Fibre Optic Cabling Part One

Fibre optic cabling is a type of data cabling that gives the user higher bandwidth and transmission across greater distances than could be achieved with other types of cabling and so is a popular form of cabling for computer networks, broadband and other applications.

Fibre optic cabling is made up of a core, cladding and buffer coating.

Essentially, the core carries light pulses (which contain the data) through the middle of the cable, replacing the electrical signals used in copper cabling and thereby allowing for faster transmission due to the speed of light.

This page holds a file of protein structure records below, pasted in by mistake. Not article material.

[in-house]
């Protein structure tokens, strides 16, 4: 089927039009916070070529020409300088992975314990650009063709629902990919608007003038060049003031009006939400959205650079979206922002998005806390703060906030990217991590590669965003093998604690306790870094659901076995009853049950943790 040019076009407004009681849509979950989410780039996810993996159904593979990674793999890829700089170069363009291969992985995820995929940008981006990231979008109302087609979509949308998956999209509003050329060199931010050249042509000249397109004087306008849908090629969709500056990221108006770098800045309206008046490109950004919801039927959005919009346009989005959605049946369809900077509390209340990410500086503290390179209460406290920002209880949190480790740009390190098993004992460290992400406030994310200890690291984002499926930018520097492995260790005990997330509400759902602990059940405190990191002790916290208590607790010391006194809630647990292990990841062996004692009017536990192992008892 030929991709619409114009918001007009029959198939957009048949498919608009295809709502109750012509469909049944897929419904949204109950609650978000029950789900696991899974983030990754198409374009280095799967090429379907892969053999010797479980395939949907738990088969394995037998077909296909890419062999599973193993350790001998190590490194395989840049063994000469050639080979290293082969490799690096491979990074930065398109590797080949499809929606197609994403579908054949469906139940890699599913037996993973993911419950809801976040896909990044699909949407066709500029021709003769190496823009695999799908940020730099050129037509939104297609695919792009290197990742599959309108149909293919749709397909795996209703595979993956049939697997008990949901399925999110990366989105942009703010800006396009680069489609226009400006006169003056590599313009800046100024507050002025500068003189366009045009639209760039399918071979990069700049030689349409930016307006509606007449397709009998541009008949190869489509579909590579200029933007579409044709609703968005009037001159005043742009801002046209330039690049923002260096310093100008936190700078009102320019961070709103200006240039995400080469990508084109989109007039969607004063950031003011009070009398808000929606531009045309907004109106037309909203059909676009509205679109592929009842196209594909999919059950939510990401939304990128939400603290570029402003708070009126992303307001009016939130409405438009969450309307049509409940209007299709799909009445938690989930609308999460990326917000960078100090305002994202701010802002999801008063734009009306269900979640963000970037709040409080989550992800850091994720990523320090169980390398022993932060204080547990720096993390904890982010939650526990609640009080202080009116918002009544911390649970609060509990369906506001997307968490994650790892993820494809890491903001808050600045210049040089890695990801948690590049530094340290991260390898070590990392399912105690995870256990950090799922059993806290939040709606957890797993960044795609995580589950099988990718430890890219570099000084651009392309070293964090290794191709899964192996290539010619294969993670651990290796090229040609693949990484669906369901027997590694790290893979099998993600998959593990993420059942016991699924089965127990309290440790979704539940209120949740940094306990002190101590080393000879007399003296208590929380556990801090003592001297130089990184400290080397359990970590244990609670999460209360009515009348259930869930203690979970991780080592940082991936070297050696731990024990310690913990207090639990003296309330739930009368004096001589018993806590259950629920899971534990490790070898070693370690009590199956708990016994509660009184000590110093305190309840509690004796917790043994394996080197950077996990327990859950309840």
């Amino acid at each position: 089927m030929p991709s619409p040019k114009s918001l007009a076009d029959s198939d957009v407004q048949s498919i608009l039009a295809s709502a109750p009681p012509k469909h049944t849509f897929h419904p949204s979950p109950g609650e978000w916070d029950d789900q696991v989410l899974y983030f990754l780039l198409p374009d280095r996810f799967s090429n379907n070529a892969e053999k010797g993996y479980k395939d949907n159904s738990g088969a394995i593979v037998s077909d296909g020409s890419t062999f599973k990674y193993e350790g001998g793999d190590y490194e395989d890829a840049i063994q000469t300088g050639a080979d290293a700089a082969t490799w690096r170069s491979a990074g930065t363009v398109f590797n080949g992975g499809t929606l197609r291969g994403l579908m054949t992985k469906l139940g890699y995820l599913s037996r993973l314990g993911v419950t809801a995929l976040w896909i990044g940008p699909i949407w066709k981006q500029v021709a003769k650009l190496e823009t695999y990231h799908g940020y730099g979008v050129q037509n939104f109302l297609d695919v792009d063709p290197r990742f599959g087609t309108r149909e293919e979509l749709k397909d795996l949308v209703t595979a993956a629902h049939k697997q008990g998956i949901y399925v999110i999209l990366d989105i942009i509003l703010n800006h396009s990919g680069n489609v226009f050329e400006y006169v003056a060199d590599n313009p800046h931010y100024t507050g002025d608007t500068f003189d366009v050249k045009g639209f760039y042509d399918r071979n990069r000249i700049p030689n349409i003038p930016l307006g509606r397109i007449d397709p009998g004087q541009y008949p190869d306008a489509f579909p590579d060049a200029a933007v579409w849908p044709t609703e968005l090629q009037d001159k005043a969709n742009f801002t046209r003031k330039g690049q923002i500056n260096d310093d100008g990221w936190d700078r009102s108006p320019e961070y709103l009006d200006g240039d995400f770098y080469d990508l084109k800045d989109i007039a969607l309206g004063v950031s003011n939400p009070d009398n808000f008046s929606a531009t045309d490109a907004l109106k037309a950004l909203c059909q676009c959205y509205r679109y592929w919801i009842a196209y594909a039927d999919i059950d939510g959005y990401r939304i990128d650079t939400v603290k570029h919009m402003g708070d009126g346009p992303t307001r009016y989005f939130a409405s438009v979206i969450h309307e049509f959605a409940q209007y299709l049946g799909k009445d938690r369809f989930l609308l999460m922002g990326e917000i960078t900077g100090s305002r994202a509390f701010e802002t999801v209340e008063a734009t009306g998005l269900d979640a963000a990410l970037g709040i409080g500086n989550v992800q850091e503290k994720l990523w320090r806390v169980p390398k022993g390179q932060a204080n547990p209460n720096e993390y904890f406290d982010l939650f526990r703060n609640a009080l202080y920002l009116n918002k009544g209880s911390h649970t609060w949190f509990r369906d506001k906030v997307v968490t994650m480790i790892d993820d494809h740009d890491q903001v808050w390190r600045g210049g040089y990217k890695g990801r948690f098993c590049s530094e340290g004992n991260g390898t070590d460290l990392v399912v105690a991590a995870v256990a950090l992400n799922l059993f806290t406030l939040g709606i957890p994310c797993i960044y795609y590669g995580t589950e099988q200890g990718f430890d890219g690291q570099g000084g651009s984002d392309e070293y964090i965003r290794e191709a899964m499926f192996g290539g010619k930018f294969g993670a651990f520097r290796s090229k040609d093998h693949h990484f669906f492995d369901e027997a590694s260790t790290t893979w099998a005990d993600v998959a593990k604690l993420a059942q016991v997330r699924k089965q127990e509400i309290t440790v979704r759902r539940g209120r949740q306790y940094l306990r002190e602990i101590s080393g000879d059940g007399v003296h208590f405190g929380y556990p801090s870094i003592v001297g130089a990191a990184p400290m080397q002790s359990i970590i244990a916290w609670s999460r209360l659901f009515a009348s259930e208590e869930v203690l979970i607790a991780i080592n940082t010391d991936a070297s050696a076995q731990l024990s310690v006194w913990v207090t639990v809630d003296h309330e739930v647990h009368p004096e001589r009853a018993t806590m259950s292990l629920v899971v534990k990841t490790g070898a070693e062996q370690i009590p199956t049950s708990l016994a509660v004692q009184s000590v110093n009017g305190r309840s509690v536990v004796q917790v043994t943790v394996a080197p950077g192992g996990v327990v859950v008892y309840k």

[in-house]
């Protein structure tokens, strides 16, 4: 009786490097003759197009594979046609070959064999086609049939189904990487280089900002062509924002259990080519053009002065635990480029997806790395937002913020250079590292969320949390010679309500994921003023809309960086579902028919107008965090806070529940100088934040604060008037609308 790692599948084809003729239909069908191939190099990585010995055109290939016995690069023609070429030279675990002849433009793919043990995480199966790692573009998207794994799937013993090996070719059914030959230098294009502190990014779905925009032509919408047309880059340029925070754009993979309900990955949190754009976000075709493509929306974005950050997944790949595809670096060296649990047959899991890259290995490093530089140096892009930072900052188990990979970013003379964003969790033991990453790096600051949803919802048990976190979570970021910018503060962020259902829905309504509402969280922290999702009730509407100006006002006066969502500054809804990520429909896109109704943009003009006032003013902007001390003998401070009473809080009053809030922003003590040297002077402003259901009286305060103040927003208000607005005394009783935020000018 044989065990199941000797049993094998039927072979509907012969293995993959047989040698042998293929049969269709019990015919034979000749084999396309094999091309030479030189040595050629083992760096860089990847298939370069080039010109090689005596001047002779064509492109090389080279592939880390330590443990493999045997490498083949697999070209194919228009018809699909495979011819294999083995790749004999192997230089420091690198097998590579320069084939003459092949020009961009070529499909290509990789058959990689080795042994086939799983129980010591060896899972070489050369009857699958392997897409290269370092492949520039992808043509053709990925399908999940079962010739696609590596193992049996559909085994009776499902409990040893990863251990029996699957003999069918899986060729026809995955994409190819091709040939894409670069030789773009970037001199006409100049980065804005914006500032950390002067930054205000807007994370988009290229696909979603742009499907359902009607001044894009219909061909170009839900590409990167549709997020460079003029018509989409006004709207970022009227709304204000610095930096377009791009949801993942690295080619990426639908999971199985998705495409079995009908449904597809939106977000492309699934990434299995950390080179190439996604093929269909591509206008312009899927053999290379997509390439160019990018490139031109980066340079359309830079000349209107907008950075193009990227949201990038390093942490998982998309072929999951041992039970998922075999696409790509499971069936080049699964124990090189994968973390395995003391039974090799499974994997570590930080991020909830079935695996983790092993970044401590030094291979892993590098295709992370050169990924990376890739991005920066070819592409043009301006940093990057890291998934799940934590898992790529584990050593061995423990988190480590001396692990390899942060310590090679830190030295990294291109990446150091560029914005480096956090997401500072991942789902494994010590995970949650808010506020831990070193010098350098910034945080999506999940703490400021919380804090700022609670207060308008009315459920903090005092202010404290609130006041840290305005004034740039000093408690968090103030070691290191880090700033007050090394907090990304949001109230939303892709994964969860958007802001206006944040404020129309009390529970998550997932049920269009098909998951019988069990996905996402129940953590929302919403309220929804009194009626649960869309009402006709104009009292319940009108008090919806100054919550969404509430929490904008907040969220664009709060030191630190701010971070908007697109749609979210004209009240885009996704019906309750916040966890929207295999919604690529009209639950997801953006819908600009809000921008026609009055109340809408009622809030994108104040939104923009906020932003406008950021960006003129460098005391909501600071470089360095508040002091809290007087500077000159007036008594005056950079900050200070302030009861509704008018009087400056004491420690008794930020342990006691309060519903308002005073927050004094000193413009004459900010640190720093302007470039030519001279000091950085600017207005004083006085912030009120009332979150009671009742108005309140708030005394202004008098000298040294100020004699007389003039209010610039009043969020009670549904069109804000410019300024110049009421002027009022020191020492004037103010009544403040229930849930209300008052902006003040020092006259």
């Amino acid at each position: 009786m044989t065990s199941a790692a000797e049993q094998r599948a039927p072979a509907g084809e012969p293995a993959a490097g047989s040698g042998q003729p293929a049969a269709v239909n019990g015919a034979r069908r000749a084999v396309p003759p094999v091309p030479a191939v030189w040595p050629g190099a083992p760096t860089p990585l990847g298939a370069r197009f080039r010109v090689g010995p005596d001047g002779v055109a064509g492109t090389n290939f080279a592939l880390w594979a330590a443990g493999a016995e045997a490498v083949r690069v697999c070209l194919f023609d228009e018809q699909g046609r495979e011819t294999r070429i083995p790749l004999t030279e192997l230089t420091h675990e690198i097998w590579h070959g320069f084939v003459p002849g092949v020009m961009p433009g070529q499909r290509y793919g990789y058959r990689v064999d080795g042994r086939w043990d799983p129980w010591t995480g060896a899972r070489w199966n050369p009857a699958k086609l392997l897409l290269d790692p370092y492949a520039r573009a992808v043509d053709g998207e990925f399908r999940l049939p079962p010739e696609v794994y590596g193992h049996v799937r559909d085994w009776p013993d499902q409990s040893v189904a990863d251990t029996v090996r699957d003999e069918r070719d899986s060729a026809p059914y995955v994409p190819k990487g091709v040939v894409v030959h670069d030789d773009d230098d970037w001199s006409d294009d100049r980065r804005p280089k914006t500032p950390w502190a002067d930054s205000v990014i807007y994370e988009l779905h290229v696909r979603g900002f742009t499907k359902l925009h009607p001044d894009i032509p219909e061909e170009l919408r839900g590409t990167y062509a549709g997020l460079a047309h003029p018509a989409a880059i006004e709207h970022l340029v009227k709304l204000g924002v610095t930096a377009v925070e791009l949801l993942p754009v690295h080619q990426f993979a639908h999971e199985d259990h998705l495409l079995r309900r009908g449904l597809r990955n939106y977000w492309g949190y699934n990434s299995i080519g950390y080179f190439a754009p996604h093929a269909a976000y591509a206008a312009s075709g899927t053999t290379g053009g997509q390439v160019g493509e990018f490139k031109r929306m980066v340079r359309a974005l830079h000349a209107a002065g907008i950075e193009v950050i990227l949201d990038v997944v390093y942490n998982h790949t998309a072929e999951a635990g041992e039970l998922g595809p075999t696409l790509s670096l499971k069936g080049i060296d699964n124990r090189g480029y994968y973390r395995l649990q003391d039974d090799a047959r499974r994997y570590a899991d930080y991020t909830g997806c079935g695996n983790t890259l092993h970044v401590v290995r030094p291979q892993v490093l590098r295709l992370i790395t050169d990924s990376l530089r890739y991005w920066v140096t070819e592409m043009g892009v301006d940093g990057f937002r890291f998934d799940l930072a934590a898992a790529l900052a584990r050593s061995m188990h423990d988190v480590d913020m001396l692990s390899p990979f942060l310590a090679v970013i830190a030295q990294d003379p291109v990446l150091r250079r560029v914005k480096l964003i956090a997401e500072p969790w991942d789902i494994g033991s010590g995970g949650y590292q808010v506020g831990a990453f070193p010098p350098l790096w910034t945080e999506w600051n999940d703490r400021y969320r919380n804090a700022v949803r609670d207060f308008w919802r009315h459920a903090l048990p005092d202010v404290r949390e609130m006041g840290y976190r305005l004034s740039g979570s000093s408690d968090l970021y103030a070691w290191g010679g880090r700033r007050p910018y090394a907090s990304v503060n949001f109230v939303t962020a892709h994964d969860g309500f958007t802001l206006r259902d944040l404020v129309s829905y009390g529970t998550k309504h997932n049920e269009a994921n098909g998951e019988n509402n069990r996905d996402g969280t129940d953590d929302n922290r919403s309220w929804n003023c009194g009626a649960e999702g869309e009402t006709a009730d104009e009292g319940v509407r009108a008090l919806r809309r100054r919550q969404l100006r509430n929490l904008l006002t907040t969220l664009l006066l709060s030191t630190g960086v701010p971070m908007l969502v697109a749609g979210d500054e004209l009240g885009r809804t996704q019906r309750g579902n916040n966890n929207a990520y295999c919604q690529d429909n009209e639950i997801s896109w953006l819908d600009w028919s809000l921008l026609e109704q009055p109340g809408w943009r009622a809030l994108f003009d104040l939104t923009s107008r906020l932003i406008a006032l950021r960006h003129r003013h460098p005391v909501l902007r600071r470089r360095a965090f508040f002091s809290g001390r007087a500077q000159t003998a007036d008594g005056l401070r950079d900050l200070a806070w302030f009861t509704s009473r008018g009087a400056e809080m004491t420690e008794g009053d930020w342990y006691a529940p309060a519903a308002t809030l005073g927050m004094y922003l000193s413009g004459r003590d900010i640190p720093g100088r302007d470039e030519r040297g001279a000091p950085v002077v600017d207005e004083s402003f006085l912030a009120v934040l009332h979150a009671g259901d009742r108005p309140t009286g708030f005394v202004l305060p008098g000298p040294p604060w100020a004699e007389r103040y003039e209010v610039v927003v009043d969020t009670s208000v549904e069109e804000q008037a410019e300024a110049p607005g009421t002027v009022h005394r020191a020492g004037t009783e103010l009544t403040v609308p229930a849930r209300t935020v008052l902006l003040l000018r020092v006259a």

The buffer coating then reflects light pulses back into the core and allows the light to 'bounce' around corners and bends providing 'total internal reflection' and acting as a 'waveguide' (so called due to the fact that light is more a 'waveform' than a particle).

Finally, the buffer coating provides the outer-most layer of fibre optic cabling and protects both the core and the cladding from damage from moisture or impact.

In this way, fibre optics are able to carry far more data and offer far less resistance than metal wires, and as they do not use electrical impulses they are also immune to electromagnetic interference and so would be un-affected by EMP.